Patient and Clinician Perspectives of Factors That Influence the Delivery of Alcohol Brief Interventions in Australian Primary Care: A Qualitative Descriptive Study
Brief interventions (BIs) delivered in primary care can reduce harmful alcohol consumption. Yet, clinicians do not routinely offer BIs to reduce harmful alcohol use.
This study explored the perspectives of clinicians and patients about the use of alcohol BIs during consultations in Australian primary care.
Semi-structured interviews and focus groups (face-to-face and virtual) were undertaken with 34 general practitioners, eight practice nurses and 17 patients. Field notes were made from audio-recordings and themes were identified using a descriptive qualitative approach with the field notes as the point of data analysis.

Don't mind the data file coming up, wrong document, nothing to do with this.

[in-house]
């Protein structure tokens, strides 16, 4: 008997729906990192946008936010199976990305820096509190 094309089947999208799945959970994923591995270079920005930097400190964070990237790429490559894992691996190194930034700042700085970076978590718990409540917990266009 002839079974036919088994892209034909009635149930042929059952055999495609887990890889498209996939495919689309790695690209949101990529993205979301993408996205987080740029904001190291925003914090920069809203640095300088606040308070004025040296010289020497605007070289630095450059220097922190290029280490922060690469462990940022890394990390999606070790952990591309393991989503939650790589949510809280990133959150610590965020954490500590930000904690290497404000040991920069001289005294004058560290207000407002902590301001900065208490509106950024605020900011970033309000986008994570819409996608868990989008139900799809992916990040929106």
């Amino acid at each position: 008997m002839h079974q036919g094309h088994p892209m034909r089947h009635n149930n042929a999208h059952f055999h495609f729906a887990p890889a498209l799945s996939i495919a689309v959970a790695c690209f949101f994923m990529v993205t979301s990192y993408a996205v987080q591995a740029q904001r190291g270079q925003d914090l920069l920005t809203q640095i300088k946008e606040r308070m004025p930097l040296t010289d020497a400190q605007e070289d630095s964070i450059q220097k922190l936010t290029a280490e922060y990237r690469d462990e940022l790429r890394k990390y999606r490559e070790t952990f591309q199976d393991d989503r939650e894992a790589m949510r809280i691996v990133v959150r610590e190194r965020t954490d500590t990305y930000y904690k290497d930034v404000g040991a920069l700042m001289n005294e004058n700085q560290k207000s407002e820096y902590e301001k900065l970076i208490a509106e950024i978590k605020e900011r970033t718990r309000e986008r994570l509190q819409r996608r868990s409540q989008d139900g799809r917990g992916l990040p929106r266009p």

Participants identified barriers within the consultation, practice setting and wider healthcare system plus across the community which reduce the delivery of BIs in primary care including: Australian alcohol norms; inconsistent public health messaging around alcohol harm; primary care not recognized as a place to go for help; community stigma towards alcohol use; practice team culture towards preventive health, including systems for recording alcohol histories; limitations of clinical software and current patient resources.
Multiple layers of the healthcare system influence the use of BIs in primary care. Identified facilitators for embedding BIs in primary care included: (i) raising community and clinician awareness of the health harms of alcohol, (ii) reinforcing a primary care culture that promotes prevention and, (iii) supportive resources to facilitate discussion about alcohol use and strategies to reduce intake. Alcohol BIs in primary care could be further supported by community public health messages about alcohol use.